How Does This Happen?
A patella dislocation can occur due to a number of reasons. You can think of patella dislocations as occurring in two types of people. First, someone who had an injury to the knee and it forced the patella out of its joint. Second, someone who has “loose joints” and the patella slides in and out frequently – or at least more than once or twice.
The first group may have a trauma to their knee such as being hit playing soccer, basketball, or football. This injury to the knee can cause the patella to move out of its joint, and in most cases will come right back in on its own. This is frequently referred to as a “dislocation” or “subluxation” event.
In the second group, you may simply have very loose ligaments or tendons that normally hold the patella in place, but due to their laxity the knee frequently dislocates or subluxates and causes pain.
For both groups, you may have subtle abnormalities in your anatomy that put you at risk for having one of these dislocation or subluxation events.
Will It Happen Again and Should I Be Worried?
In some instances, if this is the first time you have dislocated or subluxated your patella, it may not happen again. However, if there is significant damage caused by the dislocation or subluxation it is possible it may happen again. Your surgeon should evaluate you in clinic and will likely get an MRI to evaluate the degree of damage. If there is a significant amount of damage, especially of the cartilage, you may be indicated for surgery to fix this.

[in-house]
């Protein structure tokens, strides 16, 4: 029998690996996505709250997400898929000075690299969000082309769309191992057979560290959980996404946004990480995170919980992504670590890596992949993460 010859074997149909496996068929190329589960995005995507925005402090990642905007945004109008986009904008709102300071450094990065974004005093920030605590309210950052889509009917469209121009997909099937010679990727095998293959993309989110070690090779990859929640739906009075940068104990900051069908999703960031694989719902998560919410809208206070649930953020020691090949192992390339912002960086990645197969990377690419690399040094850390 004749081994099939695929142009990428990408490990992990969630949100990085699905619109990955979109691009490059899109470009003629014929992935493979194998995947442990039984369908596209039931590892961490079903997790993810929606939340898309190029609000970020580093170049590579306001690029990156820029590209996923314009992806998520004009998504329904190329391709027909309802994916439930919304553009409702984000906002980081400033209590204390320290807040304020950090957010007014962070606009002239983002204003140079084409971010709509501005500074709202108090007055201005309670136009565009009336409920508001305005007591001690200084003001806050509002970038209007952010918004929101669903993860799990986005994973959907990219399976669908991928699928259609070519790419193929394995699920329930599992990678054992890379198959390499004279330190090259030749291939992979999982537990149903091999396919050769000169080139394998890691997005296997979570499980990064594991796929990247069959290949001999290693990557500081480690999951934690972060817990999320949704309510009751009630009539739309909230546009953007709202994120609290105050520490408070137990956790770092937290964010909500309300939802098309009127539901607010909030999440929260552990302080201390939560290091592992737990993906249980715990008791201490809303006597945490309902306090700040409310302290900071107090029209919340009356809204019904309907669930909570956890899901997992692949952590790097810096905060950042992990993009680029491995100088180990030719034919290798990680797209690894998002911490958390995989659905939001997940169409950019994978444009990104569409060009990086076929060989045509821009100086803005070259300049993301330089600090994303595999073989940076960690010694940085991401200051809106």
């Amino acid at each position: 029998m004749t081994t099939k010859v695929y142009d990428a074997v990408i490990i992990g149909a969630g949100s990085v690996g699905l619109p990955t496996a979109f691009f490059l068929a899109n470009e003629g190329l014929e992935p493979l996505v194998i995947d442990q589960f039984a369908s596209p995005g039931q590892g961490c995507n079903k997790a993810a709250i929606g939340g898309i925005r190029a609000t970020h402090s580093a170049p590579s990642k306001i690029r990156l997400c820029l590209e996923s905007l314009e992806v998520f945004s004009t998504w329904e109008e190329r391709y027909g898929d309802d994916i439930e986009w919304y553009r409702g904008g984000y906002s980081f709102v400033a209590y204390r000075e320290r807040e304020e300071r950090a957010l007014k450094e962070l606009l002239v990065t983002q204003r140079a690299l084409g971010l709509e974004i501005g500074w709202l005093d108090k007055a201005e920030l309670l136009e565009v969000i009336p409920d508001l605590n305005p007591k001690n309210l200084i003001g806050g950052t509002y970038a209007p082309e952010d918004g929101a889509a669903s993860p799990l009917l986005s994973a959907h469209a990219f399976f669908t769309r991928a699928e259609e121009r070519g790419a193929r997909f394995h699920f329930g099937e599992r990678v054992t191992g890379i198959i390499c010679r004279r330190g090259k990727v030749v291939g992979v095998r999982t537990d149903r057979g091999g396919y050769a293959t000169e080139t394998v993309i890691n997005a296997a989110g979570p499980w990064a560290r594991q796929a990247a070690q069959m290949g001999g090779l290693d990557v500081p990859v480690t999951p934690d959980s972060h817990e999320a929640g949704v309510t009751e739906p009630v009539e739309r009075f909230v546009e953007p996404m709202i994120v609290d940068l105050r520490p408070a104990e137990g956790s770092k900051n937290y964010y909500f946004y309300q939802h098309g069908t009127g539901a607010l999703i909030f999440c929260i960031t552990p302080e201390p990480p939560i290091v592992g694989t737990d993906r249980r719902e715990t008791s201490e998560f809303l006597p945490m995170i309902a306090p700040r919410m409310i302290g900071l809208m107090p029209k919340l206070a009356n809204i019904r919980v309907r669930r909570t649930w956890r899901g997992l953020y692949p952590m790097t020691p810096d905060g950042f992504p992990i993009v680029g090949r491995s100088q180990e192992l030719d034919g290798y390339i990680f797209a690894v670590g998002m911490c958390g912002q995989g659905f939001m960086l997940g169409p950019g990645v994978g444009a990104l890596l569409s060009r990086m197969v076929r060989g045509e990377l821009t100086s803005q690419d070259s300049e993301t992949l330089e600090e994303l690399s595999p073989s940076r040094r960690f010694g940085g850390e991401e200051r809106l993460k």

Do I Need Surgery?
If this is the first time you have had a dislocation or subluxation of the patella you may not need surgery. However, if there is evidence of damage to the bone, ligaments, or cartilage on MRI you may need surgery. You should meet with your surgeon and review the MRI together to discuss this further. Additionally, if this is a recurring problem you may need surgery to prevent you from creating further damage to the knee.
What Is It Like After Surgery?
After surgery you will typically go home that day. For the first 3-5 days your knee will be sore and a bit swollen from the surgery. During this time you will be applying ice to the knee, elevating your leg to help with swelling, and will need to take pain medications as needed for the first 3-5 days. You will be able to walk with crutches putting some weight on your knee immediately. You will also start physical therapy after the first week to begin strengthening your leg after surgery and to make sure you keep your normal range of motion.
Can I Go Back To Sports After Surgery?
The goal would be to get you to return to your previous sport at your previous level. The post-operative rehabilitation process will be key to getting your knee reconditioned to return to your sport. A typical timeframe to achieve a return to sport is 10-12 weeks depending on the sport you play.
When Do I Seek Further Evaluation?
If you have had a dislocation or subluxation event due to a trauma or have had recurring dislocation or subluxation events you should see a Sports Medicine trained physician not only to assess the injury but to prevent further injury to your knee. A thorough evaluation and discussion of your treatment options should be made by you, your parents (if you are less than 18), and your trainer/coach (if you are an athlete).
To set up an appointment for further evaluation, please call (208) 336-8250.